In my travels, I’ve seen a few clocks made from old hard drives. They’re typically made by stripping out the guts of an old hard drive, slapping a cheap $2 clock mechanism through the platters, then call it a day. On the other hand, here’s a hard disk based clock hack that really is an engineering marvel.
A couple of builders from Germany painstakingly dissasembled an old 5-1/4″ hard drive, recalibrated the motor to run at a speed that lines up the drive precisely with marked hour indicators, then modified the head mechanism to move in 60 step-per-hour increments to indicate minutes.
For some reason, they weren’t able to get the motor to turn at exactly 24 rotations per day, instead turning 32 times, and quickly skipping the four “hours” between 12 and 1 on the dial.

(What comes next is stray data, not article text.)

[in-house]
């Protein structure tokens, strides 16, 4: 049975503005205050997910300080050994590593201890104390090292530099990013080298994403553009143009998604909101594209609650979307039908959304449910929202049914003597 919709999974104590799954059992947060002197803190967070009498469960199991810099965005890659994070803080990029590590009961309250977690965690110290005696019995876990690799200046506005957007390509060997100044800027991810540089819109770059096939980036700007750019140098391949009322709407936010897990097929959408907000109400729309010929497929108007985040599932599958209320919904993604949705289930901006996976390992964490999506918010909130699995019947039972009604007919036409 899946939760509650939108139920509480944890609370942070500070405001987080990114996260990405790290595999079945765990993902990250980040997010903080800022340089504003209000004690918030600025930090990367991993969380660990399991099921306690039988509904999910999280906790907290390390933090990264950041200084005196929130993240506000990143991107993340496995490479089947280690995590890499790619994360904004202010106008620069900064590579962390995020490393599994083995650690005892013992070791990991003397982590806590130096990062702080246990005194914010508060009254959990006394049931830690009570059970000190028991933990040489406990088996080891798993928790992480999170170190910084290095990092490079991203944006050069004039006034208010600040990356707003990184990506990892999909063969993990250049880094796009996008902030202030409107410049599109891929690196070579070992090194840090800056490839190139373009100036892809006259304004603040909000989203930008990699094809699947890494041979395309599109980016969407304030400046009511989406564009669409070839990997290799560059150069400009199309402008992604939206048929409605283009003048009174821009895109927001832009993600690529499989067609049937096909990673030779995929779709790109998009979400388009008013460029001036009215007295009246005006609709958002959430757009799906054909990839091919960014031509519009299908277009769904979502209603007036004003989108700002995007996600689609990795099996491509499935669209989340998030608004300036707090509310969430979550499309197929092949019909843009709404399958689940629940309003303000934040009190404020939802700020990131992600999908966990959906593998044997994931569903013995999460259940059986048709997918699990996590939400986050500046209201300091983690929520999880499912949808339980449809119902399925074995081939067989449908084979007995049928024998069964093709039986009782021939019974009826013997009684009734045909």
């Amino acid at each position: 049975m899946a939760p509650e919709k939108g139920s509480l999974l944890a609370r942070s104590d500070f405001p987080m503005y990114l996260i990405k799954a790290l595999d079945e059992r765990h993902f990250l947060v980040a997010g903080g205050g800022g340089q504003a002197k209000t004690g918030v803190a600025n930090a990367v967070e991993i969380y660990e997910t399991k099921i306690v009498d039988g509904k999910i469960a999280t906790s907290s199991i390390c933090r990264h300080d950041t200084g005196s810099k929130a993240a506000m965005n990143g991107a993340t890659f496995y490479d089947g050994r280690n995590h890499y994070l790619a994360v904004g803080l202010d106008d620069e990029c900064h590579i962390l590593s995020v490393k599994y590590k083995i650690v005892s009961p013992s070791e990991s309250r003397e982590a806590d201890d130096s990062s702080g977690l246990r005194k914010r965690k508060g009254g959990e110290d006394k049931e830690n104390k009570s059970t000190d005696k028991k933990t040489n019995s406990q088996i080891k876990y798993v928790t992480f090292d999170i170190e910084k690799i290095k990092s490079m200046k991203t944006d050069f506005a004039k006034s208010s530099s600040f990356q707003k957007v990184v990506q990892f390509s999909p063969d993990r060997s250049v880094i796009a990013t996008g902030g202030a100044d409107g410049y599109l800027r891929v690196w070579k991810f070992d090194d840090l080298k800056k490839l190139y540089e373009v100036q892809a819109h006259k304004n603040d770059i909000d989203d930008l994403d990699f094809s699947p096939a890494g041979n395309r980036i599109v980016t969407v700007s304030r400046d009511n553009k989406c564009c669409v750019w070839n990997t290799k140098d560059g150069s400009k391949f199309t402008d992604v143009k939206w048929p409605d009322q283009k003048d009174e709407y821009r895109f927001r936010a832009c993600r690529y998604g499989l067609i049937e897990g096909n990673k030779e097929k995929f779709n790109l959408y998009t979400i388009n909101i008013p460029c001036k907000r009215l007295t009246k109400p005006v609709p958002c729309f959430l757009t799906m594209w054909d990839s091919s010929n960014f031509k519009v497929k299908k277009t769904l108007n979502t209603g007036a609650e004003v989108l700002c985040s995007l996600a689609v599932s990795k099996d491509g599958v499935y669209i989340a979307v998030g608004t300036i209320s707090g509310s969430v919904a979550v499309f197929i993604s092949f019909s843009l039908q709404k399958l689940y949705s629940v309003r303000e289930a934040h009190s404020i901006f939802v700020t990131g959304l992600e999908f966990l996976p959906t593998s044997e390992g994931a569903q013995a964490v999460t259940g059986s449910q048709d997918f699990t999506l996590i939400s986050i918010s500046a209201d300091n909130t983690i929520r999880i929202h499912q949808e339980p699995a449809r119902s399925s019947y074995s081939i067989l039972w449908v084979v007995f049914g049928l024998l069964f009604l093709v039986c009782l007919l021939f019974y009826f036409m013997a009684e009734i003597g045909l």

Incredibly, the entire device is built from recycled parts (note the old power supply unit that serves as a base). Other than the electronics which control the speed and sequence of actions, the hard drive mechanism remains pretty much unchanged from its original state.
You can read more about the complexities of this very cool build here.